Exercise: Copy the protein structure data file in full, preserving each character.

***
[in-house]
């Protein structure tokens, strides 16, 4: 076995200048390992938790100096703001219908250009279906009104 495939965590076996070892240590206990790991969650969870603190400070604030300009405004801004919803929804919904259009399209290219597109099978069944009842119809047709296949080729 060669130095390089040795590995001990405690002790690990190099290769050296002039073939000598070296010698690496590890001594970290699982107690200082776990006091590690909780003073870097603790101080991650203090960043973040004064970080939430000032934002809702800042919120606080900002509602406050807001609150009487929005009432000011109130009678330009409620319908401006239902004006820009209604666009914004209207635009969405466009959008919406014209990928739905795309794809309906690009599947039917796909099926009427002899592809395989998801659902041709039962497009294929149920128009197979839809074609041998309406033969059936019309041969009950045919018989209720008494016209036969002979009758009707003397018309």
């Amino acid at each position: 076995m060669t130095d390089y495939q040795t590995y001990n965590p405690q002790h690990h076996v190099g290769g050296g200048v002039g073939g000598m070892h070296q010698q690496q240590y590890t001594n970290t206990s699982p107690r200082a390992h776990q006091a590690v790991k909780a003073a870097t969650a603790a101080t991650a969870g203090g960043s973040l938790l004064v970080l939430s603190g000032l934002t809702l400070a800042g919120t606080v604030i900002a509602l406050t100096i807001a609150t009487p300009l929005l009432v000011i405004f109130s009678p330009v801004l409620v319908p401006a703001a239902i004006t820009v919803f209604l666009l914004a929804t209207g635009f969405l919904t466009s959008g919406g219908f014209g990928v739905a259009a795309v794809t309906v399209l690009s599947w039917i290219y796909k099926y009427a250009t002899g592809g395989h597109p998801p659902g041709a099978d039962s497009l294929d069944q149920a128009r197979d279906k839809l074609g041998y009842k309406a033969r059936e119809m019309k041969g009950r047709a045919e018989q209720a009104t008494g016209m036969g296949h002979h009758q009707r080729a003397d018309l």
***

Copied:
[in-house]
């Protein structure tokens, strides 16, 4: 076995200048390992938790100096703001219908250009279906009104 495939965590076996070892240590206990790991969650969870603190400070604030300009405004801004919803929804919904259009399209290219597109099978069944009842119809047709296949080729 060669130095390089040795590995001990405690002790690990190099290769050296002039073939000598070296010698690496590890001594970290699982107690200082776990006091590690909780003073870097603790101080991650203090960043973040004064970080939430000032934002809702800042919120606080900002509602406050807001609150009487929005009432000011109130009678330009409620319908401006239902004006820009209604666009914004209207635009969405466009959008919406014209990928739905795309794809309906690009599947039917796909099926009427002899592809395989998801659902041709039962497009294929149920128009197979839809074609041998309406033969059936019309041969009950045919018989209720008494016209036969002979009758009707003397018309």
């Amino acid at each position: 076995m060669t130095d390089y495939q040795t590995y001990n965590p405690q002790h690990h076996v190099g290769g050296g200048v002039g073939g000598m070892h070296q010698q690496q240590y590890t001594n970290t206990s699982p107690r200082a390992h776990q006091a590690v790991k909780a003073a870097t969650a603790a101080t991650a969870g203090g960043s973040l938790l004064v970080l939430s603190g000032l934002t809702l400070a800042g919120t606080v604030i900002a509602l406050t100096i807001a609150t009487p300009l929005l009432v000011i405004f109130s009678p330009v801004l409620v319908p401006a703001a239902i004006t820009v919803f209604l666009l914004a929804t209207g635009f969405l919904t466009s959008g919406g219908f014209g990928v739905a259009a795309v794809t309906v399209l690009s599947w039917i290219y796909k099926y009427a250009t002899g592809g395989h597109p998801p659902g041709a099978d039962s497009l294929d069944q149920a128009r197979d279906k839809l074609g041998y009842k309406a033969r059936e119809m019309k041969g009950r047709a045919e018989q209720a009104t008494g016209m036969g296949h002979h009758q009707r080729a003397d018309l």